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Blogs: Just more white noise?
Special to The Seattle Times
Personal blogs are a pretty amazing way to take the nation's cultural pulse. These postings by anyone and about anything are up-to-the-minute, lively monitors of what people think, ranging from the significant to the sublime. A politician makes a mistake and the world instantly reacts. And much of it focuses on real ephemera.
For instance, minutes after the end of last week's "The West Wing" there were probably hundreds of postings about how Jimmy Smits should make Alan Alda his vice president.
I should hate the blog world for two reasons: Blogs have the possibility of making journalists (especially columnists) superfluous, and I don't have one. But it takes a lot of guts to write explicitly and honestly to an uncertain readership.
Every day these people face a white screen to create something compelling enough to eke out a portion of a collectively minuscule attention span. It's like a video game, only with words.
Blogs couldn't exist if e-mail hadn't gotten there first, breaking down the barriers between mind and machine and then creating a terse yet informative writing style. Once you get comfortable with e-mail, however, you might seek a larger audience. It seems a shame to keep a pearl of wisdom or a pithy observation to yourself. You can just write it down and send it along to a thousand of your closest friends, but they will all hate you within a month.
Blogging improves on distribution lists because of its voluntary nature, and you aren't invading your correspondent's privacy. People read your blog because they want to, and stop five minutes later for the same reason.
With millions of blogs coming from people of all levels of literacy and imagination, it is impossible to generalize. I'd like to see blogs with the personality and directness of a personal letter, or the ability to portray a unique aspect of modern life in a well-turned paragraph.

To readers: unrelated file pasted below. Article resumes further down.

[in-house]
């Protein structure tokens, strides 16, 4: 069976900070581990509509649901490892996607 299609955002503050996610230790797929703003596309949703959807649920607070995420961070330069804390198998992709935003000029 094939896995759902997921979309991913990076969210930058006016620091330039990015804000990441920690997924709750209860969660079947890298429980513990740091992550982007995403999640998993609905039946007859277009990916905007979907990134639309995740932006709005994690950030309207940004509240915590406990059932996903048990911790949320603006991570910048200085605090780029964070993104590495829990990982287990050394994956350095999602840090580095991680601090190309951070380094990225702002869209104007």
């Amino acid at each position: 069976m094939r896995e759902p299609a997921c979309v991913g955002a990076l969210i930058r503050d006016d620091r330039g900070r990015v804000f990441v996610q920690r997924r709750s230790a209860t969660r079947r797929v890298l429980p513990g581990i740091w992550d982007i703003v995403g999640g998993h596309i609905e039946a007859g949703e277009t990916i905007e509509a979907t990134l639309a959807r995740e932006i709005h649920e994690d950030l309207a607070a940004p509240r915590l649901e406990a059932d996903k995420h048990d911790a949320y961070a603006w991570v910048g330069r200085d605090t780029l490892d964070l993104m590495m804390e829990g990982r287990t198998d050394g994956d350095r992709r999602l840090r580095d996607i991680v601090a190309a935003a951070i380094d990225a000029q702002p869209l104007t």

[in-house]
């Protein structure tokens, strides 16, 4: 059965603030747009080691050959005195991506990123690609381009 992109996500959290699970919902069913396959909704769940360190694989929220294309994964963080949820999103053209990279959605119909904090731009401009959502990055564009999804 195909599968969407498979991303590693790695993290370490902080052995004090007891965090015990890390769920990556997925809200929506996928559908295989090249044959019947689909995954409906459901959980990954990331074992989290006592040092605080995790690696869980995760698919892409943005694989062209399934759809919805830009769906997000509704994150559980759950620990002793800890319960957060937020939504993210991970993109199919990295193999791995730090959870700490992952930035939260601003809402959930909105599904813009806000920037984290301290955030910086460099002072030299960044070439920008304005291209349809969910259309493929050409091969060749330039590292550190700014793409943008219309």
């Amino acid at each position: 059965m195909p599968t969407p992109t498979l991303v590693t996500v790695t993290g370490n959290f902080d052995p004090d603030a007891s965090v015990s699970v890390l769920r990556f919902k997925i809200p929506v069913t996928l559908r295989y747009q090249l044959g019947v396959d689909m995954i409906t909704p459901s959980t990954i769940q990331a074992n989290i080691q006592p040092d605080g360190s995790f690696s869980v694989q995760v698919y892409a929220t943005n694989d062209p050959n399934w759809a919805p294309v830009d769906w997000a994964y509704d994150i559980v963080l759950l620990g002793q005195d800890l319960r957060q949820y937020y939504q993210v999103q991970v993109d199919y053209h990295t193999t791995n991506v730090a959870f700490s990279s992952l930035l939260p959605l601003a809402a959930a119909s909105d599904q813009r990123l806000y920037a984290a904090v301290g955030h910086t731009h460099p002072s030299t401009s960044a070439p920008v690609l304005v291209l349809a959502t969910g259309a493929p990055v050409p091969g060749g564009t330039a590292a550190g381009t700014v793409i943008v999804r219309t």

I can say that most blogs don't measure up. Too many of them substitute a know-it-all tone for the personal touch. It's like their statements are made at a party where the purpose is to be overheard. Everyone is trying to be smarter than everyone else.
Which isn't always bad. They are at least using a portion of their minds. At the same time, blogging will infuse the language with its own idiosyncrasies. If people start sounding more superciliously unctuous, they at least know what the words mean.
As personal blogs evolve, the necessary skills will shrink to fit. Writing a blog differs from an e-mail or instant message in form and content, so the really good writers will learn the proper time and place for each speed.
One of my writing teachers recommended writing for a singular target. If you can reach an individual, it can by extension speak to the masses.
I would like to see blogs with this kind of focus and follow another wise writing technique — to write more about less. Instead, we are running toward a world where talking is more valuable than listening.
Copyright © 2006 The Seattle Times Company